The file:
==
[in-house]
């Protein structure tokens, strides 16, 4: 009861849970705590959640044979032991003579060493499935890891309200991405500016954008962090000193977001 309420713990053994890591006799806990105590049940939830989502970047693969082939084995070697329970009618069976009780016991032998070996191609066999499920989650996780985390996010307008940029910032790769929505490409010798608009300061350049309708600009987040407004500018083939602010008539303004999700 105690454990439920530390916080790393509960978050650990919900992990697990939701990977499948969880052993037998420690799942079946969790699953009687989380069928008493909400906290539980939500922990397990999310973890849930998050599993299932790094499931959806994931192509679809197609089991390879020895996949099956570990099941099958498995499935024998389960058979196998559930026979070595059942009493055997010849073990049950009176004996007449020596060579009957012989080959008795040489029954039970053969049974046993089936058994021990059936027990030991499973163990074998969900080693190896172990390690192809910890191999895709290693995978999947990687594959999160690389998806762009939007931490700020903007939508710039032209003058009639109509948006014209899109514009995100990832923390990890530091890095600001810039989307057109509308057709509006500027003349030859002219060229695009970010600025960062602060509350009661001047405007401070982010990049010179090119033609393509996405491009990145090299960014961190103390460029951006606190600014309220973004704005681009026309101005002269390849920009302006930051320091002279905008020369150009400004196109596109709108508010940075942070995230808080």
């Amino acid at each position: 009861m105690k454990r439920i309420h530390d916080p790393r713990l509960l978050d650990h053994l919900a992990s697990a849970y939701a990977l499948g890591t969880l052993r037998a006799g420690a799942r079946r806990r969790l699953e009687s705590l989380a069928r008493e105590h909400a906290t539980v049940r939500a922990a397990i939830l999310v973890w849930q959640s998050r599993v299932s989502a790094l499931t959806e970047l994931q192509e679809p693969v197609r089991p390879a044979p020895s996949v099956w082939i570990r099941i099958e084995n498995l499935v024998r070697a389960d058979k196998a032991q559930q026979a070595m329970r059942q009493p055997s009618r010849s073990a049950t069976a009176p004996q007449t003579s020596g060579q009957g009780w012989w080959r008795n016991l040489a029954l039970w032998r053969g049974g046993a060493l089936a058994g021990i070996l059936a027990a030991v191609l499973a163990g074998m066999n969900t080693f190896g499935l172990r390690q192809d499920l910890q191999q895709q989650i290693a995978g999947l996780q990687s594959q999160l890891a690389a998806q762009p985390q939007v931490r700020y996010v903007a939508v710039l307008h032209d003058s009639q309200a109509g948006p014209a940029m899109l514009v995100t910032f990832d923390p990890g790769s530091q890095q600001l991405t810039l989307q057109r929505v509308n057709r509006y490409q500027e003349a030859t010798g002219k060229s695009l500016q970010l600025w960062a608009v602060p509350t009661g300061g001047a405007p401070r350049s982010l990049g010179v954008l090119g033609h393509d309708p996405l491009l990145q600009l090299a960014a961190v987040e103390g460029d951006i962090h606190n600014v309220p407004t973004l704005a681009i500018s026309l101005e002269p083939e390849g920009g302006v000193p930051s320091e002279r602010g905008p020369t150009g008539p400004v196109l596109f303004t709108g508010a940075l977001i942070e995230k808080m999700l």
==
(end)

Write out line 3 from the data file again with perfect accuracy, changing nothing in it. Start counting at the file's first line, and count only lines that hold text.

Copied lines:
């Amino acid at each position: 009861m105690k454990r439920i309420h530390d916080p790393r713990l509960l978050d650990h053994l919900a992990s697990a849970y939701a990977l499948g890591t969880l052993r037998a006799g420690a799942r079946r806990r969790l699953e009687s705590l989380a069928r008493e105590h909400a906290t539980v049940r939500a922990a397990i939830l999310v973890w849930q959640s998050r599993v299932s989502a790094l499931t959806e970047l994931q192509e679809p693969v197609r089991p390879a044979p020895s996949v099956w082939i570990r099941i099958e084995n498995l499935v024998r070697a389960d058979k196998a032991q559930q026979a070595m329970r059942q009493p055997s009618r010849s073990a049950t069976a009176p004996q007449t003579s020596g060579q009957g009780w012989w080959r008795n016991l040489a029954l039970w032998r053969g049974g046993a060493l089936a058994g021990i070996l059936a027990a030991v191609l499973a163990g074998m066999n969900t080693f190896g499935l172990r390690q192809d499920l910890q191999q895709q989650i290693a995978g999947l996780q990687s594959q999160l890891a690389a998806q762009p985390q939007v931490r700020y996010v903007a939508v710039l307008h032209d003058s009639q309200a109509g948006p014209a940029m899109l514009v995100t910032f990832d923390p990890g790769s530091q890095q600001l991405t810039l989307q057109r929505v509308n057709r509006y490409q500027e003349a030859t010798g002219k060229s695009l500016q970010l600025w960062a608009v602060p509350t009661g300061g001047a405007p401070r350049s982010l990049g010179v954008l090119g033609h393509d309708p996405l491009l990145q600009l090299a960014a961190v987040e103390g460029d951006i962090h606190n600014v309220p407004t973004l704005a681009i500018s026309l101005e002269p083939e390849g920009g302006v000193p930051s320091e002279r602010g905008p020369t150009g008539p400004v196109l596109f303004t709108g508010a940075l977001i942070e995230k808080m999700l």